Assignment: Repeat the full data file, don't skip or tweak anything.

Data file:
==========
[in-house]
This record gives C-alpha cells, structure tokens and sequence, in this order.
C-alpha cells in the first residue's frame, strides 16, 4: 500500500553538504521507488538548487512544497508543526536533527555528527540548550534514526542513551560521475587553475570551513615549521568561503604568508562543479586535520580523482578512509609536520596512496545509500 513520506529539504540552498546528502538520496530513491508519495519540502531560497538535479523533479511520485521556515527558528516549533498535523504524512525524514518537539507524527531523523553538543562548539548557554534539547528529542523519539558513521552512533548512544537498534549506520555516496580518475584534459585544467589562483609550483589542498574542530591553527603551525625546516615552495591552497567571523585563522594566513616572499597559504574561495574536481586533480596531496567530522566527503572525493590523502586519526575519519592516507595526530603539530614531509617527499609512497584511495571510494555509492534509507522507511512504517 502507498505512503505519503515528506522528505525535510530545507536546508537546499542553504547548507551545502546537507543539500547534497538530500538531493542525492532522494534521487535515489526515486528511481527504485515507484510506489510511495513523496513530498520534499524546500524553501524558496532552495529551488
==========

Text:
[in-house]
This record gives C-alpha cells, structure tokens and sequence, in this order.
C-alpha cells in the first residue's frame, strides 16, 4: 500500500553538504521507488538548487512544497508543526536533527555528527540548550534514526542513551560521475587553475570551513615549521568561503604568508562543479586535520580523482578512509609536520596512496545509500 513520506529539504540552498546528502538520496530513491508519495519540502531560497538535479523533479511520485521556515527558528516549533498535523504524512525524514518537539507524527531523523553538543562548539548557554534539547528529542523519539558513521552512533548512544537498534549506520555516496580518475584534459585544467589562483609550483589542498574542530591553527603551525625546516615552495591552497567571523585563522594566513616572499597559504574561495574536481586533480596531496567530522566527503572525493590523502586519526575519519592516507595526530603539530614531509617527499609512497584511495571510494555509492534509507522507511512504517 502507498505512503505519503515528506522528505525535510530545507536546508537546499542553504547548507551545502546537507543539500547534497538530500538531493542525492532522494534521487535515489526515486528511481527504485515507484510506489510511495513523496513530498520534499524546500524553501524558496532552495529551488